Epley’s maneuver requires observation of the eyes (directly or via video recording) during and after a patient is carefully guided into a supine position that is likely to elicit vertigo. Patients who have BPPV will have indicative eye movements, called nystagmus, that correspond with the abnormal nerve stimulation in the vestibular system. These patients will often report a spinning sensation as well.
After a few minutes, the eye movements will subside and the patient will be brought back up to a sitting position. The examiner will continue to guide the patient and observe any eye movements. In classic cases of this condition, returning the patient to the sitting position will elicit the nystagmus again, but to a lesser extent and in the opposite direction.
For a lot of people, BPPV is an unpleasant experience that occurs for a few days, in response to certain head positions and then fixes itself. The crystals will either move out of the way or dissolve and the problem is gone just as quickly as it arrived.
If you are evaluated by an ENT physician or an audiologist and the Epley maneuver indicates BPPV, there is a treatment that can be done in the office to resolve the issue. The BPPV treatment consists of a guided series of postures that are designed to redirect any loose calcium carbonate crystals. The physician or clinician will physically guide you through the treatment because if it is successful, you will likely experience dizziness. As you are placed in the different postures, you will stay in each position until any dizziness fatigues. When all of the postures are completed, the crystals are typically cleared from the path of the nerve receptors.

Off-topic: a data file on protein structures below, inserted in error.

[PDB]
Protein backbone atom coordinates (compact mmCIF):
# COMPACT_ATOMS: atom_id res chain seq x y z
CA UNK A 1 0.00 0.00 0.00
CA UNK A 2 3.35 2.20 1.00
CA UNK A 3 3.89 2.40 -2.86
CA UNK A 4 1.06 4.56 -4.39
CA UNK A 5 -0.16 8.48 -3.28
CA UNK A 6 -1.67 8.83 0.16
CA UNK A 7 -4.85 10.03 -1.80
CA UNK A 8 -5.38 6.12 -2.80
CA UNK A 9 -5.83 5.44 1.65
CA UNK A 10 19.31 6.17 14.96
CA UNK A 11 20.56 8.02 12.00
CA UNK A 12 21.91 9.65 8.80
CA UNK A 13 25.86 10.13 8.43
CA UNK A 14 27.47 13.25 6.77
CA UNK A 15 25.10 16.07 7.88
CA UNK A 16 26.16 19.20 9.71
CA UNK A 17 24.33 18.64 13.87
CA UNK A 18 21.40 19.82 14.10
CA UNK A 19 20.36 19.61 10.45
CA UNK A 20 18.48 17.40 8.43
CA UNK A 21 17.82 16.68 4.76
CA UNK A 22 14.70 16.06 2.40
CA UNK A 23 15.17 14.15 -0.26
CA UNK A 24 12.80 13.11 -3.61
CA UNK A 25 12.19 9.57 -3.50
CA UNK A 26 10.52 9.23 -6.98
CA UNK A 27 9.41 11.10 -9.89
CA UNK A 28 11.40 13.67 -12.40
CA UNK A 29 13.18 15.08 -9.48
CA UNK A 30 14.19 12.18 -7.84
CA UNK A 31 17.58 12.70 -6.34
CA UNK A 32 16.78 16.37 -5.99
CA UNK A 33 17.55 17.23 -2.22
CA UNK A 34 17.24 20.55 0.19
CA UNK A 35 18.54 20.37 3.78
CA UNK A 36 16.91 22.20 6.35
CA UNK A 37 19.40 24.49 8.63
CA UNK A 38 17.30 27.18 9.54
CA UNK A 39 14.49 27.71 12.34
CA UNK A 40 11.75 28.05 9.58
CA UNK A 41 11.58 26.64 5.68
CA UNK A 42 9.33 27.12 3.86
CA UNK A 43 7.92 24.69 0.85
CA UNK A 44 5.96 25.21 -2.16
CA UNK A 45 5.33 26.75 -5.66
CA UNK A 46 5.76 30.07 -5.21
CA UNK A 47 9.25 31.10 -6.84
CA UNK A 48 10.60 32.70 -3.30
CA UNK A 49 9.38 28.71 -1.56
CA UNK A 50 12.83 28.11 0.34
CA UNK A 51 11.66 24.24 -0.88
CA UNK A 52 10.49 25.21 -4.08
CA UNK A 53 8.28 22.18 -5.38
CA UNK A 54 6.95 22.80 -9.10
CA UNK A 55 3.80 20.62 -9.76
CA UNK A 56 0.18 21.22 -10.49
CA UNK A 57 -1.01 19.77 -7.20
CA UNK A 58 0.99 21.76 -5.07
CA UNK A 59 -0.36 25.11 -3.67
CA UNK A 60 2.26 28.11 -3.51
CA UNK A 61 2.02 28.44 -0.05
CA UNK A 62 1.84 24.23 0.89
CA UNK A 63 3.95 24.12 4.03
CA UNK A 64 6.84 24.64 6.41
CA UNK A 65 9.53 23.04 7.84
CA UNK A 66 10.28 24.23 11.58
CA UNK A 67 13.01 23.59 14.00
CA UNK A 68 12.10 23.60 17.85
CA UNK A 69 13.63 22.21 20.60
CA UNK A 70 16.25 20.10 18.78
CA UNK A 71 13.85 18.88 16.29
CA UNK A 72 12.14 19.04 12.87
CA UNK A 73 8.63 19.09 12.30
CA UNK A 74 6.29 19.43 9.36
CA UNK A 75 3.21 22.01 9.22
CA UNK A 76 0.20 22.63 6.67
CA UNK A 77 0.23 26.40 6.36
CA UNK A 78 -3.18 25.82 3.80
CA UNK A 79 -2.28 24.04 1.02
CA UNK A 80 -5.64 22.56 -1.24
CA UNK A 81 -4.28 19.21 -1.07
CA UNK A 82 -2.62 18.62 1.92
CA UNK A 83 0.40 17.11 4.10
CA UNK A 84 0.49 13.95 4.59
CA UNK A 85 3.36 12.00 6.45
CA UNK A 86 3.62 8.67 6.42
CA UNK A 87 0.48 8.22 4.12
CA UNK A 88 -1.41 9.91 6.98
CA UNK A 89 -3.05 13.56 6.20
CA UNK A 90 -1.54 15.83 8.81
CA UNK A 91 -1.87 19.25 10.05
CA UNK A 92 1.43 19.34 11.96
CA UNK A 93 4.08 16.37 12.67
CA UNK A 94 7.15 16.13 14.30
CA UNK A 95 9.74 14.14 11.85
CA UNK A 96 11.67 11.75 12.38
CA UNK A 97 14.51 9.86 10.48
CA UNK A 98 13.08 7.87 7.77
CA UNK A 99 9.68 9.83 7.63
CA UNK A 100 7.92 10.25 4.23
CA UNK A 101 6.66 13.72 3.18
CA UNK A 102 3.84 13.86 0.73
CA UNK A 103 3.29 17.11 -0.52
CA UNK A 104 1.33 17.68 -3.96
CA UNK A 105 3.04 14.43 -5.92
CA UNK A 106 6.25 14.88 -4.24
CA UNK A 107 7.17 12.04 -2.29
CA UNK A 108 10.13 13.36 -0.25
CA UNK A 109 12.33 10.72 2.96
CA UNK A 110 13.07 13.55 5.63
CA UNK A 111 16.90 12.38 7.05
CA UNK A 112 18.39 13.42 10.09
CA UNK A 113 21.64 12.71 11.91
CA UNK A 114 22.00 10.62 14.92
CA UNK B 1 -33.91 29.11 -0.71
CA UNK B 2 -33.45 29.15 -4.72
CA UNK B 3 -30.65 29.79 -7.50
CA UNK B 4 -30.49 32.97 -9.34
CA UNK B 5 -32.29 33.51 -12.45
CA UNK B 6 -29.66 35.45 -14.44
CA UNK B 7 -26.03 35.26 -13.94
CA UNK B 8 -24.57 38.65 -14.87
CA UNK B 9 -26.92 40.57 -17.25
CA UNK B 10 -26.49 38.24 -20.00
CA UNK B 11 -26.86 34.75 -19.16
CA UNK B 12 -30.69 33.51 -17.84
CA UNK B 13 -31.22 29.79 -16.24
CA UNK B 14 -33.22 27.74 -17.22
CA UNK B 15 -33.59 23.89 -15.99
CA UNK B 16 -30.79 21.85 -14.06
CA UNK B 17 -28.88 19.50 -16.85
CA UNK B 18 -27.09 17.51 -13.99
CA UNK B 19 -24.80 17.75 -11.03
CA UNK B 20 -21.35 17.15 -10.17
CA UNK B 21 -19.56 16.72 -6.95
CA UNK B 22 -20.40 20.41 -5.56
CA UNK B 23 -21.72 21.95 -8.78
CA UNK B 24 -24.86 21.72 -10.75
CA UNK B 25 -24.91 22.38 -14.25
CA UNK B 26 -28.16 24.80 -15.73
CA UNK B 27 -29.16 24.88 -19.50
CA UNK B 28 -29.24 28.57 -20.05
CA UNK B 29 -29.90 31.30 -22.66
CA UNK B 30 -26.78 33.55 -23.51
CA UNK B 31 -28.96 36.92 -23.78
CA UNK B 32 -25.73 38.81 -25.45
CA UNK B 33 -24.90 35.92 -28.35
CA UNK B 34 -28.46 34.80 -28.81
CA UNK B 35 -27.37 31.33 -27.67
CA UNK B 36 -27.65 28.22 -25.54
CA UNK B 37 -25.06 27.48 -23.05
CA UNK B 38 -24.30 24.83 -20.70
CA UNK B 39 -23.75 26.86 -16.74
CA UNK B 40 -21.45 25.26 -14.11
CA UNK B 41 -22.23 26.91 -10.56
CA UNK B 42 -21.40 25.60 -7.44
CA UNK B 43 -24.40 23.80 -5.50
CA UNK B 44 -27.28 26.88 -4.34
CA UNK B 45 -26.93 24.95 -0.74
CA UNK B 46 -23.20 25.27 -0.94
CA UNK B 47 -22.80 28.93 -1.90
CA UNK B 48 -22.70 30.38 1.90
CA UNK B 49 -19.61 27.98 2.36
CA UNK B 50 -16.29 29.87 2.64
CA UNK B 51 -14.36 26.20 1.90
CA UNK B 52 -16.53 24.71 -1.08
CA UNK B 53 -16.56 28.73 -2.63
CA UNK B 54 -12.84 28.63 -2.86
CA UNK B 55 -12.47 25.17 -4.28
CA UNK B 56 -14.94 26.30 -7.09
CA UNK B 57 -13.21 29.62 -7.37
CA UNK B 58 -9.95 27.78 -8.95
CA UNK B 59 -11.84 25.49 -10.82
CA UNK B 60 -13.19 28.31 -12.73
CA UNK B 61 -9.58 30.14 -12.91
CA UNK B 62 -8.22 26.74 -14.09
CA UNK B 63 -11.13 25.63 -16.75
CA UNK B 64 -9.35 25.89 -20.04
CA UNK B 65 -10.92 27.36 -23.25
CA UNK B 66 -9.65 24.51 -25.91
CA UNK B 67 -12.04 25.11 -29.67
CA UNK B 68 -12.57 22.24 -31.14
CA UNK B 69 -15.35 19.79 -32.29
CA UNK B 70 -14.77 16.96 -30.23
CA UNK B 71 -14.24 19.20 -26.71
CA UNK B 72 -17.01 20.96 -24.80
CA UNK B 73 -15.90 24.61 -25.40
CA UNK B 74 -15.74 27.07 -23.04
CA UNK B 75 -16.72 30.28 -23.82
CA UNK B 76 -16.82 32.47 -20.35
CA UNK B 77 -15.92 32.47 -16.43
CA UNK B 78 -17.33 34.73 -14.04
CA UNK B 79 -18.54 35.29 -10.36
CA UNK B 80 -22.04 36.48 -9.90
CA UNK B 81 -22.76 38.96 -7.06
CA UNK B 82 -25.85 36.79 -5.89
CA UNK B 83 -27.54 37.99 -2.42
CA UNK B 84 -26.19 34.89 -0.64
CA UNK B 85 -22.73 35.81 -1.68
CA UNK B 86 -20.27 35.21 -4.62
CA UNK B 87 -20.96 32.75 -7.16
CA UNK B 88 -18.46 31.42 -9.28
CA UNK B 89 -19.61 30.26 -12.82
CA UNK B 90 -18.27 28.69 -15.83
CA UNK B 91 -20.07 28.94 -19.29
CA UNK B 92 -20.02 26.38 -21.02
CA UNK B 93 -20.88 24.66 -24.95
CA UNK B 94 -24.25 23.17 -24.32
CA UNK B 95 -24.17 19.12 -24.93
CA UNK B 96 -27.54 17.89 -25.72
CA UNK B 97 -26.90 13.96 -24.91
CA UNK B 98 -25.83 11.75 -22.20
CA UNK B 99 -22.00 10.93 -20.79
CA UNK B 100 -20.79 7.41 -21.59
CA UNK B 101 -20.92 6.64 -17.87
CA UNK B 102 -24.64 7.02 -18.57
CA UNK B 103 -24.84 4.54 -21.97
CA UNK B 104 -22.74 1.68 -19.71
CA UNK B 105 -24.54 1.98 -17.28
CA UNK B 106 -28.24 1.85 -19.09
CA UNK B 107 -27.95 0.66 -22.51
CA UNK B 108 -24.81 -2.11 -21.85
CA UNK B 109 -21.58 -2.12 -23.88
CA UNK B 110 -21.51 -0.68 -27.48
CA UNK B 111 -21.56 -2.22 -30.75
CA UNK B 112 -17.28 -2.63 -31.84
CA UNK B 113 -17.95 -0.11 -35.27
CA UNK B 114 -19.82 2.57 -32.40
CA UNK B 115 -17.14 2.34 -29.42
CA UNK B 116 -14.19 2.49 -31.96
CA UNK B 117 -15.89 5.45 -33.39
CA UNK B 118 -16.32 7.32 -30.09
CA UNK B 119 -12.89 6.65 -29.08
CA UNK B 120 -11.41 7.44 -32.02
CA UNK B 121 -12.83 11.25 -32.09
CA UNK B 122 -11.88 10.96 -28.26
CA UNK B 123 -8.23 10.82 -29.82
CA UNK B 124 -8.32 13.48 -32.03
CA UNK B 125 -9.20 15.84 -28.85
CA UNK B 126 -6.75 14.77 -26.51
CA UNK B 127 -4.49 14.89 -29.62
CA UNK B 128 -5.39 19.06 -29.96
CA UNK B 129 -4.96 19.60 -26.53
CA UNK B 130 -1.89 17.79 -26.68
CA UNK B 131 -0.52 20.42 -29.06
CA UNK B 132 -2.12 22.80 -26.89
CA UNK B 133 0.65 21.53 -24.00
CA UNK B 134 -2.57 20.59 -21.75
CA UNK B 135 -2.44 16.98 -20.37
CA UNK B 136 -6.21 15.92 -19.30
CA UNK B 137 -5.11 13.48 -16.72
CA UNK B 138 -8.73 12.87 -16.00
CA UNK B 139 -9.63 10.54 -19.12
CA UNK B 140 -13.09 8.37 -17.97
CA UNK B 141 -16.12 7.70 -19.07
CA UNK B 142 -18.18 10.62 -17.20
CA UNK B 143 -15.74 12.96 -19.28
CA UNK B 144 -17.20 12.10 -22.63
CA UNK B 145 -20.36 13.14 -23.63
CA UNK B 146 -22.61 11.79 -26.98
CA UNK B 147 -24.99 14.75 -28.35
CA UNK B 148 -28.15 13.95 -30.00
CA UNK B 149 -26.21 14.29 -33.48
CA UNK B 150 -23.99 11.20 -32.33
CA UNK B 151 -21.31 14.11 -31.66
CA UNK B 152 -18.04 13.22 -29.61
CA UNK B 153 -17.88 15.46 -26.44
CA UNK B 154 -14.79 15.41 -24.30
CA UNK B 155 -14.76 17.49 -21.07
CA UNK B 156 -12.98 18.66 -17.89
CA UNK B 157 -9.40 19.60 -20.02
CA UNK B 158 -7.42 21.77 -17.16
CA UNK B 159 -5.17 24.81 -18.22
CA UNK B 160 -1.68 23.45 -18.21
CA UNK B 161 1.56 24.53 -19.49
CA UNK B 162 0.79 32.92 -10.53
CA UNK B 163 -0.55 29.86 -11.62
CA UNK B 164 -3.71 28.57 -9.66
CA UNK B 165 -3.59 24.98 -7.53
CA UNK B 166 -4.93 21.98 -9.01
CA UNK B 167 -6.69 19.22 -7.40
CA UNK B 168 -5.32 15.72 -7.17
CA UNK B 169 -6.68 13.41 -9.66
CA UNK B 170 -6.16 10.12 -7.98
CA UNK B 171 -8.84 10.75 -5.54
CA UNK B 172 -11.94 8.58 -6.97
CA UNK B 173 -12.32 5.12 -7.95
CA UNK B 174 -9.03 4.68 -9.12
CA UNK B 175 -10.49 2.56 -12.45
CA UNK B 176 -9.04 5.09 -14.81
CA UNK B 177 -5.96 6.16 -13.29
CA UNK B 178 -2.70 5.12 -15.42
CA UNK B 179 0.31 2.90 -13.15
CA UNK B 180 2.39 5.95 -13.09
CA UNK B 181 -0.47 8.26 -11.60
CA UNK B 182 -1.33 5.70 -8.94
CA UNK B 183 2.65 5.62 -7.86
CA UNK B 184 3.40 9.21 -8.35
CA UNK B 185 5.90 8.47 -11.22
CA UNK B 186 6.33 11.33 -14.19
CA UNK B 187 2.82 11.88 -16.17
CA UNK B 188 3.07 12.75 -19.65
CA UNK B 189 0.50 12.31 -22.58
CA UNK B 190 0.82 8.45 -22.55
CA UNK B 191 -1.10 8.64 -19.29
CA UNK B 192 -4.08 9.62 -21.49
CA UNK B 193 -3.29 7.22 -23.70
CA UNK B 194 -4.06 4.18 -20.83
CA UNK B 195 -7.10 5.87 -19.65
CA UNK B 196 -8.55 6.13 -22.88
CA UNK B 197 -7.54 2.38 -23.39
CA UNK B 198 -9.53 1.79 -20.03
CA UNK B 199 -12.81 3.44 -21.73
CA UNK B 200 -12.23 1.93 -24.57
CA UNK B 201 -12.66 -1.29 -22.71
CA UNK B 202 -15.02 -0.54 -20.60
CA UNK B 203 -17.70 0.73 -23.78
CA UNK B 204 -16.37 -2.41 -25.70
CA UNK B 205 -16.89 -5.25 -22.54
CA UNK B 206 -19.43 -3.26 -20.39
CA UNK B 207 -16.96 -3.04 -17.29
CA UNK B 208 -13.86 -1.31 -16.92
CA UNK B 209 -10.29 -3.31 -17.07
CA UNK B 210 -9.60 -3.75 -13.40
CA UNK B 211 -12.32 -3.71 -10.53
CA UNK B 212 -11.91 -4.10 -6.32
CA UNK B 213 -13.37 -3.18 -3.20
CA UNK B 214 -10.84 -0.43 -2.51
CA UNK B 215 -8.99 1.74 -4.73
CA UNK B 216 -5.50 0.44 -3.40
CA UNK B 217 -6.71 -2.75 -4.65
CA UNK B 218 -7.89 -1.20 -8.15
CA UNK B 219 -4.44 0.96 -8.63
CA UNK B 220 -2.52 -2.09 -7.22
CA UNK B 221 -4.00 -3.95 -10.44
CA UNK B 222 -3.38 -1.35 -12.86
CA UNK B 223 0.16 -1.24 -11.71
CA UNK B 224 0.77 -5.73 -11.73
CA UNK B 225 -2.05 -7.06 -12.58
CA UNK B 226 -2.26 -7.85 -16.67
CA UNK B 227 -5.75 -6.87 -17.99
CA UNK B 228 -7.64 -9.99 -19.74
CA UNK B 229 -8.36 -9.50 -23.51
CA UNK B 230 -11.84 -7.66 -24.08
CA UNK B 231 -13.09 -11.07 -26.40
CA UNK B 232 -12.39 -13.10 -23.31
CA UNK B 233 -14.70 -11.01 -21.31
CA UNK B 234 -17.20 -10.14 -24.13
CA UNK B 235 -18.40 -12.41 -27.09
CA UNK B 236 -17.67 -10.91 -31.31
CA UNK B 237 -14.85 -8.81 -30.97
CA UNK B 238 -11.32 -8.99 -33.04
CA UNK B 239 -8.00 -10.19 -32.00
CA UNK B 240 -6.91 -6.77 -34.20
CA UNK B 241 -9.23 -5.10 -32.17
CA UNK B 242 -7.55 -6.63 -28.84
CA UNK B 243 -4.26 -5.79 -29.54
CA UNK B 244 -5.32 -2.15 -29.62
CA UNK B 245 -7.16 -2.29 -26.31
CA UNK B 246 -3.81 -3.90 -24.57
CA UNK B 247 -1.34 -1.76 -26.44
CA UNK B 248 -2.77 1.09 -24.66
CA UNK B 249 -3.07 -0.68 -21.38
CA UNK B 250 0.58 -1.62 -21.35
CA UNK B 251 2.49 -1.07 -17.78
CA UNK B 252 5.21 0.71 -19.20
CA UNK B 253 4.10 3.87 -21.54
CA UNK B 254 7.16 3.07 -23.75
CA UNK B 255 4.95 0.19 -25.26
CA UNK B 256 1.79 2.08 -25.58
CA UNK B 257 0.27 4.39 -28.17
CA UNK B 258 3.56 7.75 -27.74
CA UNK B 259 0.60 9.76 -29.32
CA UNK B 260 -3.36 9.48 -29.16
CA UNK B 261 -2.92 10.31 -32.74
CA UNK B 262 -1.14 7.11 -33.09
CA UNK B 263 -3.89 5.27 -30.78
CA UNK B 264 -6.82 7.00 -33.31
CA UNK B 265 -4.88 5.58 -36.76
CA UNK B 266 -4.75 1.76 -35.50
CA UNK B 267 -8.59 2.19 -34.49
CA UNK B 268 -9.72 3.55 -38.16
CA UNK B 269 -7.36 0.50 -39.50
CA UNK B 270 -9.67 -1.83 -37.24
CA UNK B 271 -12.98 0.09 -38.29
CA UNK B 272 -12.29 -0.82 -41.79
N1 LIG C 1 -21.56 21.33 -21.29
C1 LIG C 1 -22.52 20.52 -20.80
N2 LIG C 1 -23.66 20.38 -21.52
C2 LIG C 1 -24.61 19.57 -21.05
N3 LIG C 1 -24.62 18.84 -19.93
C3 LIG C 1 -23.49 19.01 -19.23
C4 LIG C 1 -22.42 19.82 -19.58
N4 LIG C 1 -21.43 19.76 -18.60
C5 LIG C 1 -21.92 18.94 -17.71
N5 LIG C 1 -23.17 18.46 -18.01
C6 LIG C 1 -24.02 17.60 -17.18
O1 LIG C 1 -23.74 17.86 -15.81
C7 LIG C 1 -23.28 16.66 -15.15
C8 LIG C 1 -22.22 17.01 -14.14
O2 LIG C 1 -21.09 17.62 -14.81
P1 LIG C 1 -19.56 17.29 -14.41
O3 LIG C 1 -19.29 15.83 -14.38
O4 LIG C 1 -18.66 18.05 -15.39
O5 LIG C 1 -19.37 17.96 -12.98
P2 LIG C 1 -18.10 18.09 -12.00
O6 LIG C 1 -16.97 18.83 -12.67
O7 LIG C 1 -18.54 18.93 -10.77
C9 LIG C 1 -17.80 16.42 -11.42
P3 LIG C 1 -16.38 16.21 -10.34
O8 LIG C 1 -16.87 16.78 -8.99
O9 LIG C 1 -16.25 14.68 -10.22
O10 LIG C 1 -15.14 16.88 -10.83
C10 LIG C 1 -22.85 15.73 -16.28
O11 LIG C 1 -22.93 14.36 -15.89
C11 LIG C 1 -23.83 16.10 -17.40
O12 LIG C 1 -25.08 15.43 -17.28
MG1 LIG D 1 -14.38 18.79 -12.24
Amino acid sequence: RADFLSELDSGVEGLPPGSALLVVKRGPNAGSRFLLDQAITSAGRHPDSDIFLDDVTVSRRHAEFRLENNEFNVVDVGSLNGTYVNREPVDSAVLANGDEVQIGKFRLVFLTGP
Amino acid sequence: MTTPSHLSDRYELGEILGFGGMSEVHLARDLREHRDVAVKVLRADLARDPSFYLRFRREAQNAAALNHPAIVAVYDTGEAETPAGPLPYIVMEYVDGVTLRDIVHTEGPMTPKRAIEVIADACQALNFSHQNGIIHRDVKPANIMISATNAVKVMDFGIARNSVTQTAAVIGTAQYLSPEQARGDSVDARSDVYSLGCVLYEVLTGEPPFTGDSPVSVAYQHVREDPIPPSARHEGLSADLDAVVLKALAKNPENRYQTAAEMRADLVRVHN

As this condition has a high recurrence rate, the physician or clinician may send you home with a copy of the exercises for you to try on your own if you experience the symptoms again. As it is a mechanical issue within the vestibular system, there is no medication to treat or reduce the symptoms. This type of dizziness is rarely progressive and usually responds well to treatment however, permanent issues may require surgical intervention.
What do I do if I feel dizzy?
Dizziness is a symptom for many different conditions. BPPV is just one condition that causes a spinning type of dizziness. If you are experiencing dizziness in any form—unsteadiness, light-headedness or spinning—please contact your physician right away to determine the best course of action.
- Benign Paroxysmal Positional Vertigo, The Mayo Clinic, http://www.mayoclinic.com/health/vertigo/DS00534
- Treatment for vertigo, imbalance, and dizziness due to vestibular dysfunction, Vestibular, http://vestibular.org/understanding-vestibular-disorder/treatment#sthash.kw0GRXLm.dpuf
- The Unappreciated, Holding Our Lives in Balance, The New York Times, http://www.nytimes.com/2008/10/28/science/28angi.html?_r=0